The anaerobic zone is the layer at the very bottom of the lagoon where no oxygen is present. This area includes a layer of sludge, which forms from the solids that settle out of the wastewater. Here, wastewater is treated by anaerobic bacteria, microscopic organisms, such as certain protozoa, and sludge worms, all of which thrive in anaerobic conditions. Names for the middle layer include the facultative, intermediate, or aerobic-anaerobic zone. Both aerobic and anaerobic conditions exist in this layer in varying degrees. Depending on the specific conditions in any given part of this zone, different types of bacteria and other organisms are present that contribute to wastewater treatment. Throughout facultative lagoons, physical, biological, and chemical processes take place that result in wastewater treatment. Many of these processes are interdependent. For example, on the surface, wind and sunlight play important roles. Surface agitation of any kind adds oxygen to the wastewater. For this reason, facultative lagoons are designed to make the best use of wind in the area. The amount of wind the lagoon receives is not only important for the oxygen it contributes, but also because it affects the overall hydraulic flow pattern of the wastewater inside the lagoon, which is another physical factor that contributes to treatment.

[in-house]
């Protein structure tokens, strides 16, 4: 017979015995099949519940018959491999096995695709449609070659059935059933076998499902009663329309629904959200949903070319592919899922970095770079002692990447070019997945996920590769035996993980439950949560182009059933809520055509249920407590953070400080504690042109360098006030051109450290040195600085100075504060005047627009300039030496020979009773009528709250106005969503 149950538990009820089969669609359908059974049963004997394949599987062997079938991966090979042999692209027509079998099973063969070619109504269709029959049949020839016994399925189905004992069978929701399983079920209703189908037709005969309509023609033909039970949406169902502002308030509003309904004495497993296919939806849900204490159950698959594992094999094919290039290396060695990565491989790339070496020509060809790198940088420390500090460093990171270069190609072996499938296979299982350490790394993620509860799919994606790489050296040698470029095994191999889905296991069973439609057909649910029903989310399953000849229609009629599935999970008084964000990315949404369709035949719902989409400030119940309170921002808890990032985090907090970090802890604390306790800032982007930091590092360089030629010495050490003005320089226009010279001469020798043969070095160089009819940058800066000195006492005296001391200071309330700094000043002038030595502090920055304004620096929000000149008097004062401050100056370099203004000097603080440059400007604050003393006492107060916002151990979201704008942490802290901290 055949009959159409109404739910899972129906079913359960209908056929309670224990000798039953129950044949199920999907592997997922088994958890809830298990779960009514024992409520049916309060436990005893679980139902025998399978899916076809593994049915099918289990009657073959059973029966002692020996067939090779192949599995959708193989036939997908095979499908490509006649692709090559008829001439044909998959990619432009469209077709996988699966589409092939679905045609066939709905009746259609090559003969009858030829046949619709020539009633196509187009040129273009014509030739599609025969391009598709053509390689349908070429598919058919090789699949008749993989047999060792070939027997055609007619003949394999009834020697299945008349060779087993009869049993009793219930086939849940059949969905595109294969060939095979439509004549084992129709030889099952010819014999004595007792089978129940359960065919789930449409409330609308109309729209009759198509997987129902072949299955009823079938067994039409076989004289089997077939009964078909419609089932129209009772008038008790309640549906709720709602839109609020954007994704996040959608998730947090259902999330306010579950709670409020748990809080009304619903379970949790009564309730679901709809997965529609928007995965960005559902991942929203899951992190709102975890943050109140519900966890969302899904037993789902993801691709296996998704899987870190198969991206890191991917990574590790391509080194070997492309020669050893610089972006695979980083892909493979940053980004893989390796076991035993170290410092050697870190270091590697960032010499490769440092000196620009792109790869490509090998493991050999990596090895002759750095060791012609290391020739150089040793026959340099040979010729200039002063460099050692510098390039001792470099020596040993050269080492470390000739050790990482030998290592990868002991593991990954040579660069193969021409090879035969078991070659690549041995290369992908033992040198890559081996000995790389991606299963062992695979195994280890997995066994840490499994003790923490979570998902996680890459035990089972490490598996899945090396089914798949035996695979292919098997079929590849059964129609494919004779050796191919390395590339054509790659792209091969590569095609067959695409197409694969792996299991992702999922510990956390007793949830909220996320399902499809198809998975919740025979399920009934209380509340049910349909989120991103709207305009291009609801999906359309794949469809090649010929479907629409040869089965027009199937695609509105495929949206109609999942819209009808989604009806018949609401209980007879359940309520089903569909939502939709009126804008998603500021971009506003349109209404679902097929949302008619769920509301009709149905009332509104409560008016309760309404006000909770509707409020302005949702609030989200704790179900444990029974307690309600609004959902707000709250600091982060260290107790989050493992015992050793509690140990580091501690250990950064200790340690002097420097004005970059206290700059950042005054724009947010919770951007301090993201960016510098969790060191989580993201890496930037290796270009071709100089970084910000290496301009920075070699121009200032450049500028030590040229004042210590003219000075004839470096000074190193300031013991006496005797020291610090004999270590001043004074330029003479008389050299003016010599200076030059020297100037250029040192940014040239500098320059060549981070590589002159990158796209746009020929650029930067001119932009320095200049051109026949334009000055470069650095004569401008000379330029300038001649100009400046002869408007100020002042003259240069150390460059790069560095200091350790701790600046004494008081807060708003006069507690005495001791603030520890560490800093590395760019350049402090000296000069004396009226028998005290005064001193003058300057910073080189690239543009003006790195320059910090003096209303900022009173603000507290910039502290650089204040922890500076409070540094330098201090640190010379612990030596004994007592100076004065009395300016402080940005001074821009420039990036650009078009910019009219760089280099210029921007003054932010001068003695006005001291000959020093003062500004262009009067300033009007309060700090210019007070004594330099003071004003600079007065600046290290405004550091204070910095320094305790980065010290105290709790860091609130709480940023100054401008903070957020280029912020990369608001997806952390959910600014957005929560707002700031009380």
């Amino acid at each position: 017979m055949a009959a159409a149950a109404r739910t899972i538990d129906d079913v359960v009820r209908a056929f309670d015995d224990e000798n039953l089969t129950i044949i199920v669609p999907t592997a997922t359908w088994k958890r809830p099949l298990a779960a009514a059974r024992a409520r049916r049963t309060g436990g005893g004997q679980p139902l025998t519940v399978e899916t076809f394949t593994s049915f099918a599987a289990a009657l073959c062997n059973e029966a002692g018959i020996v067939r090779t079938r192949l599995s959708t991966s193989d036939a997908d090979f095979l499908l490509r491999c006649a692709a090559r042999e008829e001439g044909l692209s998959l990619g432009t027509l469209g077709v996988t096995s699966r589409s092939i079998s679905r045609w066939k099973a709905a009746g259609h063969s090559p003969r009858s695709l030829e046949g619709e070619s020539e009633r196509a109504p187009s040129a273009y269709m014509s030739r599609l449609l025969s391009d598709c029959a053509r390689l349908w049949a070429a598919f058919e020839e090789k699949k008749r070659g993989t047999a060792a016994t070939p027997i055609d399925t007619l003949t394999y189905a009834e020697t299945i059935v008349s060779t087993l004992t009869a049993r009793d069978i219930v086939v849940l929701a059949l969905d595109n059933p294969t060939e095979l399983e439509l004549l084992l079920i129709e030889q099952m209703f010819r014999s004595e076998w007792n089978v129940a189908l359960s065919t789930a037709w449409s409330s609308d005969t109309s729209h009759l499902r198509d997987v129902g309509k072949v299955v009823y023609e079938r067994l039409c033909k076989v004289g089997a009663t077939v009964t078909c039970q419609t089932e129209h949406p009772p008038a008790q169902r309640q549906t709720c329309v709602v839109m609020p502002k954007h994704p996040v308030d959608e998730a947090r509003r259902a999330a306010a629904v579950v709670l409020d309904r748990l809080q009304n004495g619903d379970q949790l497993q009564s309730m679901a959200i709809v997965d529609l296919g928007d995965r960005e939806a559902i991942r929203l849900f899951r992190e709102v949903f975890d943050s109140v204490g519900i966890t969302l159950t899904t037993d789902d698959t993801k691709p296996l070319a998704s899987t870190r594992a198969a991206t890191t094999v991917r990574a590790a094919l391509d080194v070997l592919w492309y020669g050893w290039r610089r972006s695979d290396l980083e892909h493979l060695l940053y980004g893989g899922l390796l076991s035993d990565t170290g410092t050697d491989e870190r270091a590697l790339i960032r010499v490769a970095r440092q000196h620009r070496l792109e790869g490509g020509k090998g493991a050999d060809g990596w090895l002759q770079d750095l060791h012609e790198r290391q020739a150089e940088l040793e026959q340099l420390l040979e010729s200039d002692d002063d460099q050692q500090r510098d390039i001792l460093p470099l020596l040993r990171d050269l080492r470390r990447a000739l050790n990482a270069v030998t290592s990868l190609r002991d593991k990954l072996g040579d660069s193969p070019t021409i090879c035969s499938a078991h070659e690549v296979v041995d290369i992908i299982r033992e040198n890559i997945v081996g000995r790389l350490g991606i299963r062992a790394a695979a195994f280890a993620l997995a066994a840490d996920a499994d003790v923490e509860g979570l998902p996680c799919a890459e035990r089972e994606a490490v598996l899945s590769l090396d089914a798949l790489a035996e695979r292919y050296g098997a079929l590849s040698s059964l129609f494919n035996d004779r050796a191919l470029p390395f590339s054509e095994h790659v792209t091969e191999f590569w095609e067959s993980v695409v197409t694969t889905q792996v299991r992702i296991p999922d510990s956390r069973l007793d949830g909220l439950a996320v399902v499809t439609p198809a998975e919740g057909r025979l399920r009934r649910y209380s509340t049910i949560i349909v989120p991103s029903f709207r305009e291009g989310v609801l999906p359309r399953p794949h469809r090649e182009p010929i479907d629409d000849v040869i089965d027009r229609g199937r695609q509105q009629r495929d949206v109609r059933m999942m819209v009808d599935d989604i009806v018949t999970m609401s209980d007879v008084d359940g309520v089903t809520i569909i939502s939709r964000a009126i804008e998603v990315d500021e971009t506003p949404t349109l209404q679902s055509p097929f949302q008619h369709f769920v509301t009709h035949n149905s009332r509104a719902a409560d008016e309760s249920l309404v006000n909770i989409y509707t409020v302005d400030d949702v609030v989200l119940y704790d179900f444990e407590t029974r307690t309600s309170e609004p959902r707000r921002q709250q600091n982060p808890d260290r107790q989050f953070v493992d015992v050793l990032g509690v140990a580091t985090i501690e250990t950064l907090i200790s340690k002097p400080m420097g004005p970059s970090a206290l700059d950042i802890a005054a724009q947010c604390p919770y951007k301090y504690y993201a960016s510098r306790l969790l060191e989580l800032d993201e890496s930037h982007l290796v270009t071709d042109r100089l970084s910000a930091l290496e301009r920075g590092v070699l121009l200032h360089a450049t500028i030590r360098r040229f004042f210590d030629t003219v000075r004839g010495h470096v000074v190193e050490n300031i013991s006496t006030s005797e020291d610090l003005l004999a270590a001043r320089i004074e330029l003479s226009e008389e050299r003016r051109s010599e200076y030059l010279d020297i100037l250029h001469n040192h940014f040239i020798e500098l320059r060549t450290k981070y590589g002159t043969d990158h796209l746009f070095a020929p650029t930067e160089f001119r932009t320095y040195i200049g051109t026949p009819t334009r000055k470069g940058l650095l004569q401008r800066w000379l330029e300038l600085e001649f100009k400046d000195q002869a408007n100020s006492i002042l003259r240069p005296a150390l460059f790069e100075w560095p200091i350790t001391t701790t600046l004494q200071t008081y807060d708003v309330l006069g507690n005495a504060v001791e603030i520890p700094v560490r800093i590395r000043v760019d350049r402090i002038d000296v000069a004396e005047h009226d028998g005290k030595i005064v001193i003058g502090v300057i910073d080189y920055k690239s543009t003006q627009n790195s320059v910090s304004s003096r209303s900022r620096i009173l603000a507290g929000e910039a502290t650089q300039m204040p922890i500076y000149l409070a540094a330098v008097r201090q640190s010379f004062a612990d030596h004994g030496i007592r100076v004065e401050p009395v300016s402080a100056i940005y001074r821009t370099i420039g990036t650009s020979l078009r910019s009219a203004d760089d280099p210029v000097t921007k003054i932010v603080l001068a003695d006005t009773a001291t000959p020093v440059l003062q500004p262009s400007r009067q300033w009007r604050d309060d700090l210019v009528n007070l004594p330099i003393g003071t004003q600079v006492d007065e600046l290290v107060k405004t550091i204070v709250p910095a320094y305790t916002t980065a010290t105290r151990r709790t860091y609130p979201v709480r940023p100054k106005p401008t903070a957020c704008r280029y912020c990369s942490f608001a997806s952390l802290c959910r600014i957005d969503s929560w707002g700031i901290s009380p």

Time is another important factor in treatment. Facultative lagoons are designed to hold the wastewater long enough for much of the solids in the wastewater to settle and for many disease-causing bacteria, parasites, and viruses to either die off or settle out. Time also allows treatment to reduce the overall organic strength of the wastewater, or its biochemical oxygen demand (BOD). In addition, some of the wastewater eventually evaporates. Sunlight is also extremely important to facultative lagoons because it contributes to the growth of green algae on the water surface. Because algae are plants, they require sunlight for photosynthesis. Oxygen is a byproduct of photosynthesis, and the presence of green algae contributes significantly to the amount of oxygen in the aerobic zone. The more warmth and light the sun provides, the more green algae and oxygen there is likely to be in the lagoon.